Pope Benedict XVI’s twitter account is pictured on a smart phone in front of the Twitter logo displayed on a laptop in this photo illustration taken in Rome December 3, 2012
Much has been made recently of the Vatican’s sudden and widespread appearance in social media. Pope Benedict XVI now has a Twitter account in Latin along with several other languages. There is an app for smart phones that disseminates information from the Holy See and a YouTube channel broadcasting papal messages around the world. The Roman Catholic Church, so often accused of backward thinking and outdated practice, has finally entered the Internet age.
The pope himself has praised the digital world as an “an open public square in which people share ideas, information and opinions, and in which new relationships and forms of community can come into being.” The Internet, in his view, opens opportunities for the church’s “New Evangelization,” an effort to apply ancient beliefs to the contemporary situation with renewed vigor. Participation in blogs, online forums and social networking sites encourages dialogue and the chance to share Christian values with a worldwide audience. For an institution accused of disengagement from modernity, it seems the church is finally making progress.
The reality, however, is far more nuanced. The use of technology in and of itself is never a guarantee of the dialogue, community or truths the church seeks to foster. One need to look no further than Hollywood or Washington for examples of blatant self-promotion and shameless propaganda wrapped up in impressive technological forms. A message’s packaging can never assure its relevance or good content.
There is no question the Roman Catholic Church has in recent decades struggled to articulate its beliefs to the modern world. Church attendance in many places has drastically fallen as a result of poor catechesis and the inability to translate Christianity’s message into contemporary terms. If the Vatican seeks to make Catholic teaching relevant to the world, it must go beyond mere acquiescence to technological innovation and engage society on society’s terms. Like its founder, Jesus Christ, the church must meet the world within the world, listening deeply to its questions and not merely sounding off as another voice clamoring for attention in the wilderness of popular media.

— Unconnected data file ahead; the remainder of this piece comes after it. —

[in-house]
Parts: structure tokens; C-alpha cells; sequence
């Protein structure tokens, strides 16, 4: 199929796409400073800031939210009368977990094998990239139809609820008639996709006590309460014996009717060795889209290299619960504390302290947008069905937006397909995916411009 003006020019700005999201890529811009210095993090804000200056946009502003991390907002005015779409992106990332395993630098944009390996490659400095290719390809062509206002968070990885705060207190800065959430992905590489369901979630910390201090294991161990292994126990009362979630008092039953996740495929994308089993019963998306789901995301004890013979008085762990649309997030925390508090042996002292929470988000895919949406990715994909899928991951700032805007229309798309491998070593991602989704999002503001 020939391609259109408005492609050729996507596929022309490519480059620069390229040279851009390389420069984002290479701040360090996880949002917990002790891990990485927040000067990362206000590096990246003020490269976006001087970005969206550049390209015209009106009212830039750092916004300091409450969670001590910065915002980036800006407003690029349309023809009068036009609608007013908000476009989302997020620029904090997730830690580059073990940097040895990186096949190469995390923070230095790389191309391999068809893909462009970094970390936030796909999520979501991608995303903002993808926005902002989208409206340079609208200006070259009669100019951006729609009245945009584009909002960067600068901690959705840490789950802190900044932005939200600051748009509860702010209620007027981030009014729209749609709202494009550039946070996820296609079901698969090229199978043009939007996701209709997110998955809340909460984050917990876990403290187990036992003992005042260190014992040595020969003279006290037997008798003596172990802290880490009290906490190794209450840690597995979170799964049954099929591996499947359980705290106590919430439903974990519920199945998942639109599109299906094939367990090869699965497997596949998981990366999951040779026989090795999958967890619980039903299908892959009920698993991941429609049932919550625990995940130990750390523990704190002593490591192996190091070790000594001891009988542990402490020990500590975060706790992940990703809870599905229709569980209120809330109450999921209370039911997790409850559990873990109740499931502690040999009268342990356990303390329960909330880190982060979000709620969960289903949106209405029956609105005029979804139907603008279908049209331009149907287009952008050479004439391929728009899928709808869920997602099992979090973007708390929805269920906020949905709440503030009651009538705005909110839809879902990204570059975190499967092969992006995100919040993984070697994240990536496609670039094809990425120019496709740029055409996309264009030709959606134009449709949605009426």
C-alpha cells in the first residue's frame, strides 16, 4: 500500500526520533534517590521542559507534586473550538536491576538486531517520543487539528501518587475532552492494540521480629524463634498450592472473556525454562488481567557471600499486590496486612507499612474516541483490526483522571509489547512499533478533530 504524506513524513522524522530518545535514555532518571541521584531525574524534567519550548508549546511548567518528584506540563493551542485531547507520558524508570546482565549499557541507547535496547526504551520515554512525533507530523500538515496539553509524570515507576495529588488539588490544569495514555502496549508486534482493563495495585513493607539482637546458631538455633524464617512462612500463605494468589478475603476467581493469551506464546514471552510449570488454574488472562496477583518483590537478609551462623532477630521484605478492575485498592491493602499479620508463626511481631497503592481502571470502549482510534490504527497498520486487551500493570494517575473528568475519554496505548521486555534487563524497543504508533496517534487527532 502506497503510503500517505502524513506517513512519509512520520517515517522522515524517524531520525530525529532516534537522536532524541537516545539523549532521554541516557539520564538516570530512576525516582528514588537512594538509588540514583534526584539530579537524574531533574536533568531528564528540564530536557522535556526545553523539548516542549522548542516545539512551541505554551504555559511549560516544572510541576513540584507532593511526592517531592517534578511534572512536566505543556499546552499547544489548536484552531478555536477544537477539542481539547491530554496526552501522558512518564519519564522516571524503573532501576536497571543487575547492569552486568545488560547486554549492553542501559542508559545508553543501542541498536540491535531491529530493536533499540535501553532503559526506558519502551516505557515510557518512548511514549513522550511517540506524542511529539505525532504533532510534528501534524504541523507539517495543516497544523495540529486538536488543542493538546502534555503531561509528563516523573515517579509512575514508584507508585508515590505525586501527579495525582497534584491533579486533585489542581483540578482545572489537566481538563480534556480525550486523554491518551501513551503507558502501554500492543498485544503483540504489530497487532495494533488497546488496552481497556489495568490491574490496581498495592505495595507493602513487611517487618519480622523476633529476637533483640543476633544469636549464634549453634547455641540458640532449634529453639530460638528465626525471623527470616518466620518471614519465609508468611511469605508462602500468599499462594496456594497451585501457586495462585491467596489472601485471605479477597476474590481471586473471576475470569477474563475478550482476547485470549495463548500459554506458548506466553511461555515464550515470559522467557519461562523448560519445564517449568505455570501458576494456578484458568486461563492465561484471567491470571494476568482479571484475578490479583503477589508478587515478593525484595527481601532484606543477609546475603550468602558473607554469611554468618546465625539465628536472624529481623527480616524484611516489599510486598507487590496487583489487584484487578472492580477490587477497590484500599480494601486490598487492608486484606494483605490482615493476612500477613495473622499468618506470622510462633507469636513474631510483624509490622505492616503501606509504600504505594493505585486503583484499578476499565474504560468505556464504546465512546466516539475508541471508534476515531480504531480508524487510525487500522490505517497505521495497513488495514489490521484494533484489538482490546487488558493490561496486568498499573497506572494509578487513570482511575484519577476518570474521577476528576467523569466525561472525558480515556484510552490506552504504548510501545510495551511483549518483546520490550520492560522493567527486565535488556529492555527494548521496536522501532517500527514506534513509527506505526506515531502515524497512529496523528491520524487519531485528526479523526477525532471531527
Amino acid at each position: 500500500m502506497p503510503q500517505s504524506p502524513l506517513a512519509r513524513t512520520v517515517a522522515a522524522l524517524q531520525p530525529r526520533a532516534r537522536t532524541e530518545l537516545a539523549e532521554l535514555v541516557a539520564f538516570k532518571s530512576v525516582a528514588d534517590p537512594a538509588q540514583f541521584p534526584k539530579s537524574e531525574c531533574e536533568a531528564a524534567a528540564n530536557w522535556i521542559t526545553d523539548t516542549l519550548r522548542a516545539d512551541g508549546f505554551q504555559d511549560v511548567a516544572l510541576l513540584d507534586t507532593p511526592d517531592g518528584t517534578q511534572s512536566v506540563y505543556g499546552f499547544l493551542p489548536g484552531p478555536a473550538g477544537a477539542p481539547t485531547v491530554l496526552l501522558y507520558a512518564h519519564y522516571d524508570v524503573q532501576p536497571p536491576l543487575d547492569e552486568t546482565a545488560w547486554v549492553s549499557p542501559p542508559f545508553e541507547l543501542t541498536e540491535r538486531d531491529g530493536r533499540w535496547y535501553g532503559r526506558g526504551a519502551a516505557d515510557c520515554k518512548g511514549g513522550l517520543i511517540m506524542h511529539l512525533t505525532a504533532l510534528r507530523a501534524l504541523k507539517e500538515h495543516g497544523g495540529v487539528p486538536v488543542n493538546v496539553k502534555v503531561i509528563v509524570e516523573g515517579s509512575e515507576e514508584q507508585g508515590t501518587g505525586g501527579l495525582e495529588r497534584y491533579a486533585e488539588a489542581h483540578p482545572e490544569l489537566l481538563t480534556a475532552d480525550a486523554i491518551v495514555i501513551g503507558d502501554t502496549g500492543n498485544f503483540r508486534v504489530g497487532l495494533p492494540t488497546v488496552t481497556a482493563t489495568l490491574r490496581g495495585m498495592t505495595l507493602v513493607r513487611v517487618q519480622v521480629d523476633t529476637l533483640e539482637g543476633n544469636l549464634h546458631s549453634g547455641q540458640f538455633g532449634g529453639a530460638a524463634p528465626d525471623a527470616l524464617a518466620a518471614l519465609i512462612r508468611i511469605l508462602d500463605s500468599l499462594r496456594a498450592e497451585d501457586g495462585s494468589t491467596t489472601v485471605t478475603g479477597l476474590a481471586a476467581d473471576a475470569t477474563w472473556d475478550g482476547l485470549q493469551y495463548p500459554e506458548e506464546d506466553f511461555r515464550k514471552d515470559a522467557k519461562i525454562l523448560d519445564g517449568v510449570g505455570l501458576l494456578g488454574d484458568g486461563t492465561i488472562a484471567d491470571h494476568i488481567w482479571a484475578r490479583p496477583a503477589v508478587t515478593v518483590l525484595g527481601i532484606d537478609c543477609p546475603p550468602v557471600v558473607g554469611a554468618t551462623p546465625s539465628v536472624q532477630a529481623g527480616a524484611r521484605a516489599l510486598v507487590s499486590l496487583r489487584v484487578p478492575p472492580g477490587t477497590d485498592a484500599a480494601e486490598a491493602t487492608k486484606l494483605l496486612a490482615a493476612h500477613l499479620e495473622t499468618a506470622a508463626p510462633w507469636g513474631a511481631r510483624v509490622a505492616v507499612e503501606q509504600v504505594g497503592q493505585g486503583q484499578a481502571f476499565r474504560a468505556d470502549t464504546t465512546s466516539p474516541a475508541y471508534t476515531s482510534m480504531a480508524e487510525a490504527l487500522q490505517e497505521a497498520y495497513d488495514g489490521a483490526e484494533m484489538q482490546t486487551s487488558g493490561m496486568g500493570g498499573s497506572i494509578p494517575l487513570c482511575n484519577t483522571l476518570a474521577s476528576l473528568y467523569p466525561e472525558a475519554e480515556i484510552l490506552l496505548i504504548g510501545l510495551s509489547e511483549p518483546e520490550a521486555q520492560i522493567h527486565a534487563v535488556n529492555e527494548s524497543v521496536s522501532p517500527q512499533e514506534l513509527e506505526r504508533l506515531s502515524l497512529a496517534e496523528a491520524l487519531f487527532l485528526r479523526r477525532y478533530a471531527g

This deep engagement should take on many forms, but Catholic Christians must, in imitation of Christ, go outside their own communities for dialogue. Approaching secular, atheist or contrasting religious perspectives with respect and a spirit of listening will encourage trust and an environment where beliefs can be considered apart from the vitriolic rhetoric so often accompanying discussions about religion. The USSCB could take seriously the world’s concerns by instituting an online forum where all are able to express their frustrations, hopes, or accolades, perhaps in the way President Obama interacts with constituents via the “We The People” initiative.
The Vatican Twitter feed could engage in real time the questions of believers and non-believers alike in two-way conversation, demonstrating the vulnerable and human side of a church that so often presents itself as the sole voice of God. Theologians could contribute to conversations on social Web sites belonging to nonbelievers, the church hierarchy and Christian laity in order to better understand the cultures they often are unable to engage from their lofty positions in academic ivory towers. Ultimately, rightly interacting with the world will require a spirit of humility and openness that is too often lacking within the church. This vision requires believers to listen and learn, rather than to speak and preach. It will cause Christians to be humble and, like Christ, to enter into all the complexities and curiosities of human existence in the world.
What the church can offer via the new media is a forum for exchange that breaks traditional boundaries between hierarchy and laity, sacred and secular. The Internet can be a place where the body of faith takes seriously contemporary questions without rejecting out of hand the reasoning and philosophies that the world brings to the conversation. Only then will true dialogue be possible with a world in such great need of the message of hope that Catholic faith offers. Only when the church engages the world as Christ engaged it–in service to often disorderly, though human, circumstances–can it become relevant to any age.
Jason Steidl is a PhD student in Systematic Theology at Fordham University.